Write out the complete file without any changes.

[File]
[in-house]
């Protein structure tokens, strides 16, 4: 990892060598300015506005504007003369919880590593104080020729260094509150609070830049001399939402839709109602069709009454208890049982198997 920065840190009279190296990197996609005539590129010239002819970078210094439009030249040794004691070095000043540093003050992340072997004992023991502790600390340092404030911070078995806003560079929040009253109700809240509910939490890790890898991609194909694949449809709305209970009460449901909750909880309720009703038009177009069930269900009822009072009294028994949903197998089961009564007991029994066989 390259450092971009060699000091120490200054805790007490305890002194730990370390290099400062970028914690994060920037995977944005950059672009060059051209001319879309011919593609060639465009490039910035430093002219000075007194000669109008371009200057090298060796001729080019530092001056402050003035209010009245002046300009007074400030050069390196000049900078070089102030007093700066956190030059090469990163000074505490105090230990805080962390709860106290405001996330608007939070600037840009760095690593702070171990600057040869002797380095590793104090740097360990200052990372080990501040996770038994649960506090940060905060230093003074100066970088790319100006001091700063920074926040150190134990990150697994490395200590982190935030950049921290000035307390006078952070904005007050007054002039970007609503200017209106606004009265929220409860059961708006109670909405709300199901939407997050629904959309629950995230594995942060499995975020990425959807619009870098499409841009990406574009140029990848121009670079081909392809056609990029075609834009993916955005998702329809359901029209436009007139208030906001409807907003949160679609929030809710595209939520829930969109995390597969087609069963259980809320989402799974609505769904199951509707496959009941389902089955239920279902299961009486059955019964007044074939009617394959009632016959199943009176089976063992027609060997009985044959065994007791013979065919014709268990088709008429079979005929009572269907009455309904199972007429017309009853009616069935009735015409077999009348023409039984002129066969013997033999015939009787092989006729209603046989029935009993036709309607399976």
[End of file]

[in-house]
């Protein structure tokens, strides 16, 4: 990892060598300015506005504007003369919880590593104080020729260094509150609070830049001399939402839709109602069709009454208890049982198997 920065840190009279190296990197996609005539590129010239002819970078210094439009030249040794004691070095000043540093003050992340072997004992023991502790600390340092404030911070078995806003560079929040009253109700809240509910939490890790890898991609194909694949449809709305209970009460449901909750909880309720009703038009177009069930269900009822009072009294028994949903197998089961009564007991029994066989 390259450092971009060699000091120490200054805790007490305890002194730990370390290099400062970028914690994060920037995977944005950059672009060059051209001319879309011919593609060639465009490039910035430093002219000075007194000669109008371009200057090298060796001729080019530092001056402050003035209010009245002046300009007074400030050069390196000049900078070089102030007093700066956190030059090469990163000074505490105090230990805080962390709860106290405001996330608007939070600037840009760095690593702070171990600057040869002797380095590793104090740097360990200052990372080990501040996770038994649960506090940060905060230093003074100066970088790319100006001091700063920074926040150190134990990150697994490395200590982190935030950049921290000035307390006078952070904005007050007054002039970007609503200017209106606004009265929220409860059961708006109670909405709300199901939407997050629904959309629950995230594995942060499995975020990425959807619009870098499409841009990406574009140029990848121009670079081909392809056609990029075609834009993916955005998702329809359901029209436009007139208030906001409807907003949160679609929030809710595209939520829930969109995390597969087609069963259980809320989402799974609505769904199951509707496959009941389902089955239920279902299961009486059955019964007044074939009617394959009632016959199943009176089976063992027609060997009985044959065994007791013979065919014709268990088709008429079979005929009572269907009455309904199972007429017309009853009616069935009735015409077999009348023409039984002129066969013997033999015939009787092989006729209603046989029935009993036709309607399976």